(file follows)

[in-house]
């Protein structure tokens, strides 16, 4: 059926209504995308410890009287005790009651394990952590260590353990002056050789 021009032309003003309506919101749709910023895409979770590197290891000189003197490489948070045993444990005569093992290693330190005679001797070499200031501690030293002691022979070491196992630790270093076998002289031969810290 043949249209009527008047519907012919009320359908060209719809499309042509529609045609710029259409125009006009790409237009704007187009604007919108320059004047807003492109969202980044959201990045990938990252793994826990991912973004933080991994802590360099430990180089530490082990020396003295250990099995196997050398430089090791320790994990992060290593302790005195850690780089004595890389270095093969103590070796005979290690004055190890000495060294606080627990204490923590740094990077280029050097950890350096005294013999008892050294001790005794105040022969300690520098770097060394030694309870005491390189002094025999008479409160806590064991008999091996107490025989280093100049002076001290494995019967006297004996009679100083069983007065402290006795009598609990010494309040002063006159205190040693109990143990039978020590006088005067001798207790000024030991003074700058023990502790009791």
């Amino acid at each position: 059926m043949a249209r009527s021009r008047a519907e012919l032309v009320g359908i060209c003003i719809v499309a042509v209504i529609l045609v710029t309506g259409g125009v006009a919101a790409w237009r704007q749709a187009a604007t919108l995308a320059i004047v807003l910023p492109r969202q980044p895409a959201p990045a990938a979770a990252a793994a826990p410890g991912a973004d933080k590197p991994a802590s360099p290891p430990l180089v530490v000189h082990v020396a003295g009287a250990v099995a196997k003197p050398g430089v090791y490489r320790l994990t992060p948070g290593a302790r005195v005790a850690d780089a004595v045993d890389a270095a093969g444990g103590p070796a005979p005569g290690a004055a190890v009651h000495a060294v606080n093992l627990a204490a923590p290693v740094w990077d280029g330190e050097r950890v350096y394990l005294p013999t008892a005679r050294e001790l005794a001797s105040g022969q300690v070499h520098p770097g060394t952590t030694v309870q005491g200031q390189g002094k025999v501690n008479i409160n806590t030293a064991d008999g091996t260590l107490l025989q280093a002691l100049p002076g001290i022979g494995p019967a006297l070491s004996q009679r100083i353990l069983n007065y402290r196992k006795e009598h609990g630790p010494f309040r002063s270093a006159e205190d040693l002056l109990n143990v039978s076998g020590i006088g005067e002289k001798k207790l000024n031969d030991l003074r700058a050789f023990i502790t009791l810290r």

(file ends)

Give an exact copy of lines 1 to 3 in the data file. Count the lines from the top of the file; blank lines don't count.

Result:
[in-house]
């Protein structure tokens, strides 16, 4: 059926209504995308410890009287005790009651394990952590260590353990002056050789 021009032309003003309506919101749709910023895409979770590197290891000189003197490489948070045993444990005569093992290693330190005679001797070499200031501690030293002691022979070491196992630790270093076998002289031969810290 043949249209009527008047519907012919009320359908060209719809499309042509529609045609710029259409125009006009790409237009704007187009604007919108320059004047807003492109969202980044959201990045990938990252793994826990991912973004933080991994802590360099430990180089530490082990020396003295250990099995196997050398430089090791320790994990992060290593302790005195850690780089004595890389270095093969103590070796005979290690004055190890000495060294606080627990204490923590740094990077280029050097950890350096005294013999008892050294001790005794105040022969300690520098770097060394030694309870005491390189002094025999008479409160806590064991008999091996107490025989280093100049002076001290494995019967006297004996009679100083069983007065402290006795009598609990010494309040002063006159205190040693109990143990039978020590006088005067001798207790000024030991003074700058023990502790009791």
């Amino acid at each position: 059926m043949a249209r009527s021009r008047a519907e012919l032309v009320g359908i060209c003003i719809v499309a042509v209504i529609l045609v710029t309506g259409g125009v006009a919101a790409w237009r704007q749709a187009a604007t919108l995308a320059i004047v807003l910023p492109r969202q980044p895409a959201p990045a990938a979770a990252a793994a826990p410890g991912a973004d933080k590197p991994a802590s360099p290891p430990l180089v530490v000189h082990v020396a003295g009287a250990v099995a196997k003197p050398g430089v090791y490489r320790l994990t992060p948070g290593a302790r005195v005790a850690d780089a004595v045993d890389a270095a093969g444990g103590p070796a005979p005569g290690a004055a190890v009651h000495a060294v606080n093992l627990a204490a923590p290693v740094w990077d280029g330190e050097r950890v350096y394990l005294p013999t008892a005679r050294e001790l005794a001797s105040g022969q300690v070499h520098p770097g060394t952590t030694v309870q005491g200031q390189g002094k025999v501690n008479i409160n806590t030293a064991d008999g091996t260590l107490l025989q280093a002691l100049p002076g001290i022979g494995p019967a006297l070491s004996q009679r100083i353990l069983n007065y402290r196992k006795e009598h609990g630790p010494f309040r002063s270093a006159e205190d040693l002056l109990n143990v039978s076998g020590i006088g005067e002289k001798k207790l000024n031969d030991l003074r700058a050789f023990i502790t009791l810290r």